The Dark Side of the City exhibited at the London Architectural Association explores alternative places around the globe, affected by the riot of technology, mass production, and climate change.
The architect of these expeditions is the nomadic design group Unknown Fields, who travels to ignored but archetypal lands, which are (un)surprisingly connected to the everyday flow of our lives.
The installations, as well as the overall design, transfigure the exhibition in an enchanting mesmerising road trip to the discovery of the unknown that is yet to be defined. The long platform, on which the most of the exhibition is assembled, is characterised by a row of screens and red leather seats, which give the idea of being on a bus. As a passenger, you curiously and constantly watch outside the windows, symbolised by the screens, where you progressively get to various stop-overs rather than a real destination.
From the glaciers of Alaska to a mining town in Madagascar, The Dark Side of the City goes beyond the imaginary, giving life to utopian crafted objects, each of them illustrating the materiality and depths of their respective territories.
The World Adrift section depicts China’s mass production and hyper technology,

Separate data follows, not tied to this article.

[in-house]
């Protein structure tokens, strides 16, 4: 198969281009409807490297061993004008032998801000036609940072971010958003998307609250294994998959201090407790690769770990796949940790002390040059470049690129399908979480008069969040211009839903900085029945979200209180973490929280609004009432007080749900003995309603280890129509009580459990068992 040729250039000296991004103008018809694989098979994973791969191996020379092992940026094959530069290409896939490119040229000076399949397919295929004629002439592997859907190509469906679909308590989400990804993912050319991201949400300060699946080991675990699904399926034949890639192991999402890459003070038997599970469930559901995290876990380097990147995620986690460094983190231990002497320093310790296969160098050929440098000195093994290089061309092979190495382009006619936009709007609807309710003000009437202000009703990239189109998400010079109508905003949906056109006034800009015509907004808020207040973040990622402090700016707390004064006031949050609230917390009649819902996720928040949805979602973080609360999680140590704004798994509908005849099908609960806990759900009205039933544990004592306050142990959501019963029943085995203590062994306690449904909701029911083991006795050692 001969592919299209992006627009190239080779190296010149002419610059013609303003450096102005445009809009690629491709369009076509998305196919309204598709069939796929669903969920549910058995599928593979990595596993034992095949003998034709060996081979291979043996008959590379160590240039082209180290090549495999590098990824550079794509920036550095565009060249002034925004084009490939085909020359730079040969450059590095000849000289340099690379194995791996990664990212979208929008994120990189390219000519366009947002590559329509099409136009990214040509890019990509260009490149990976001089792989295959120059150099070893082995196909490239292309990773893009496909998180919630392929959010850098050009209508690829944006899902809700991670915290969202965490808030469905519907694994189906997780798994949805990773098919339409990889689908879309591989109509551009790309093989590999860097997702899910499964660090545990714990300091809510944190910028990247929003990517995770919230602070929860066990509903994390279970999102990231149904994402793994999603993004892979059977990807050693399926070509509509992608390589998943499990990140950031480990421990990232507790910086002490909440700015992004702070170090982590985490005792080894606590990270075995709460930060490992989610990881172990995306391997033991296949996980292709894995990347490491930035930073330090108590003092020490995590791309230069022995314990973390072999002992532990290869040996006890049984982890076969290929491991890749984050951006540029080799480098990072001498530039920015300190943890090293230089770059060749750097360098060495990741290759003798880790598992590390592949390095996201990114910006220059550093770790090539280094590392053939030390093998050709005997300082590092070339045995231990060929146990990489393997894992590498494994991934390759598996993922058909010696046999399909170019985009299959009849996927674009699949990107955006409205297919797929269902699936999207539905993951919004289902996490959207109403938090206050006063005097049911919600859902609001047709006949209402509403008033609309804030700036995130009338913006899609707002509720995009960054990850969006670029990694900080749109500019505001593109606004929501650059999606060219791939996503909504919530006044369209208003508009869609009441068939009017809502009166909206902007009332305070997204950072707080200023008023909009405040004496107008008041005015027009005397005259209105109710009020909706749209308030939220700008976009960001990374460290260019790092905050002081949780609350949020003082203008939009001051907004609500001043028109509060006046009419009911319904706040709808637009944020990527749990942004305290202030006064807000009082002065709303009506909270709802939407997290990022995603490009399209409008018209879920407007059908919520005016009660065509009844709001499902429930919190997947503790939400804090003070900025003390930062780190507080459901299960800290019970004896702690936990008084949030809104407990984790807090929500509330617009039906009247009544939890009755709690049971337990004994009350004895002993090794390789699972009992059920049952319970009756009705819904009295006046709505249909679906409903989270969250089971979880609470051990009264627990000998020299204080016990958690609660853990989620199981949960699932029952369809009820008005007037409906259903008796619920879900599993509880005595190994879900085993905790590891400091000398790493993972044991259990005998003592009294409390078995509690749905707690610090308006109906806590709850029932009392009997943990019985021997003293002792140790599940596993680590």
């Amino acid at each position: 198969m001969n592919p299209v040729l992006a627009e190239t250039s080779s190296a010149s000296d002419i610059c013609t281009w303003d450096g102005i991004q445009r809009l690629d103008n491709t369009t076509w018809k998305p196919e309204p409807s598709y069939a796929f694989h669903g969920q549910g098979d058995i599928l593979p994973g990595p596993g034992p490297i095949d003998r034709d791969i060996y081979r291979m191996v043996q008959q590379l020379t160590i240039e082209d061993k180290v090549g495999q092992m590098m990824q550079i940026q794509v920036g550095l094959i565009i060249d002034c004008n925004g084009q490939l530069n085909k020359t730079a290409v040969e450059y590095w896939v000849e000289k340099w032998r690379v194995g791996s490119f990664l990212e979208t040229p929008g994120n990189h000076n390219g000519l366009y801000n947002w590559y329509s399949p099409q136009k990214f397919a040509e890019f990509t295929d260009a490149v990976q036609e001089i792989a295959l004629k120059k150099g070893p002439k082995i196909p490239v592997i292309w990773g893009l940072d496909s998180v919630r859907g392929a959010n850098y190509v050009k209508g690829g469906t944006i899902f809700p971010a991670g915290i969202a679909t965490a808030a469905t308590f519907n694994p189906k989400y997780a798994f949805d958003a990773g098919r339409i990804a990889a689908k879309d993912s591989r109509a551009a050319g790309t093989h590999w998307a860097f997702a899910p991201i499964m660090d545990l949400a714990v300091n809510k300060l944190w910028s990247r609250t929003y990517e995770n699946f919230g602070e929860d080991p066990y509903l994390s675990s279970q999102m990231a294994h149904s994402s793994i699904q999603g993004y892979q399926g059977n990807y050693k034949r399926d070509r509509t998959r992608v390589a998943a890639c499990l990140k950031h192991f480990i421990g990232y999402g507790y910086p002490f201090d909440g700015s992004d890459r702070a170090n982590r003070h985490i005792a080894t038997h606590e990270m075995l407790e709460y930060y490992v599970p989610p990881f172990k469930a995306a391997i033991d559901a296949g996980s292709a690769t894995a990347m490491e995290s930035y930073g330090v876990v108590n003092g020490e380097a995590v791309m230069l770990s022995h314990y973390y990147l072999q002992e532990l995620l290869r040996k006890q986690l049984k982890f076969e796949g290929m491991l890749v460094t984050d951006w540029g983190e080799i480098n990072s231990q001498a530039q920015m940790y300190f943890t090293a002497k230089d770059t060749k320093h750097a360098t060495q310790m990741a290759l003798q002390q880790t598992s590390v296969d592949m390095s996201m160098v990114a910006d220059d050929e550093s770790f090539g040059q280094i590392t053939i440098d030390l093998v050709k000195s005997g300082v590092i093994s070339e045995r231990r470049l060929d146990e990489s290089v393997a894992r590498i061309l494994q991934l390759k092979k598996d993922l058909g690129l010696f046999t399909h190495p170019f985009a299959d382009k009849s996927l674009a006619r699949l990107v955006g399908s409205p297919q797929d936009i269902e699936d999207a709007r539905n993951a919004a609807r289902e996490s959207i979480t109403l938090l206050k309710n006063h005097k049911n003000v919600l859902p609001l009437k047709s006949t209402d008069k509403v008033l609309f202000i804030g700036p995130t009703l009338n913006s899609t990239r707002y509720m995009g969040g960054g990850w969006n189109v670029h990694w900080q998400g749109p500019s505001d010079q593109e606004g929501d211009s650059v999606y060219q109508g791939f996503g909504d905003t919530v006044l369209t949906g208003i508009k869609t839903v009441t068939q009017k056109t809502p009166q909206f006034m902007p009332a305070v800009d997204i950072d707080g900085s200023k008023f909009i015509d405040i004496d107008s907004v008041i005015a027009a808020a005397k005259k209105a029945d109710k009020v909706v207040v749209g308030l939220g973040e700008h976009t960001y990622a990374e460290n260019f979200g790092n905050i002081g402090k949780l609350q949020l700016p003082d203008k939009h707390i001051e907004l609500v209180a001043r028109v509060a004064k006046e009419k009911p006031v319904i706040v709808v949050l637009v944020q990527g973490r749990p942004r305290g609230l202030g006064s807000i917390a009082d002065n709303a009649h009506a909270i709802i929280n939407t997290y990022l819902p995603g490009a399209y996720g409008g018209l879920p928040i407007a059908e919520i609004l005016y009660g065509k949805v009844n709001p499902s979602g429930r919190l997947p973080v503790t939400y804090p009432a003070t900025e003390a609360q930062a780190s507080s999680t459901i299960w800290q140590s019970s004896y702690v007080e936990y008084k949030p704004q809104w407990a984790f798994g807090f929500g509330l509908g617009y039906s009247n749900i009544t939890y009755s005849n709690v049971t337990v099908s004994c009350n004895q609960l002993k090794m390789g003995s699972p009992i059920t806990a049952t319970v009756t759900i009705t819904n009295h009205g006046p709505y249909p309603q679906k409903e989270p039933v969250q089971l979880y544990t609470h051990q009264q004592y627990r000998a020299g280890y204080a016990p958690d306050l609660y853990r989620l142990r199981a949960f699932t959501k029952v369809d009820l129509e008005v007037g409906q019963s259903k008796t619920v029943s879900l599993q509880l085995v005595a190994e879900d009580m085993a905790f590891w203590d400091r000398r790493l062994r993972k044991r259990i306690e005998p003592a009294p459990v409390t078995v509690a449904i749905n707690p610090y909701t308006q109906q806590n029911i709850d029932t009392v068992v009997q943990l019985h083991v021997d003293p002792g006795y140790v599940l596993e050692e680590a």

which made the country the largest shipbuilding nation, with the 95% of the world’s rare earth’s minerals production. One tonne of rare earth produces 65% of acid waste and a smartphone, to operate, consumes approximately eight rare earth. Rare earth material is fundamental to ensure the ‘featherweight’ aesthetic of modern technology.
Unknown Fields has used toxic mud from the tailings lake in Baotou, Mongolia, to produce a set of three radioactive ceramic vessels. Each of them shaped from three items of technology – a smartphone, a featherweight laptop and the cell of a smart car battery, symbolising the ‘undesirable consequences of our material desires’ (Aaschool.ac.uk, 2017).
Each place explored by the design studio is represented throughout the exhibition by its geographic coordinates, in a way to embody the overall theme of the journey towards unknown fields. Madagascar, Bolivia, Alaska, China, Mongolia, and Australia are all reimagined through fragmentary and remote aspects that yearn to reveal the modern ‘city’s wants and needs, fears and dreams’ (Aaschool.ac.uk, 2017).
Aaschool.ac.uk. (2017). Unknown Fields: The Dark Side of the City. [online] Available at: http://www.aaschool.ac.uk/PUBLIC/WHATSON/Exhibitions.php?item=336#-p-unknown-fields-the-dark-side-of-the-city-p [Accessed 10 Feb. 2017].
Images were taken by Marta De Prisco, Unknown Fields: The Dark Side of the City Exhibition, 7 February 2017.
Graphic by Marta De Prisco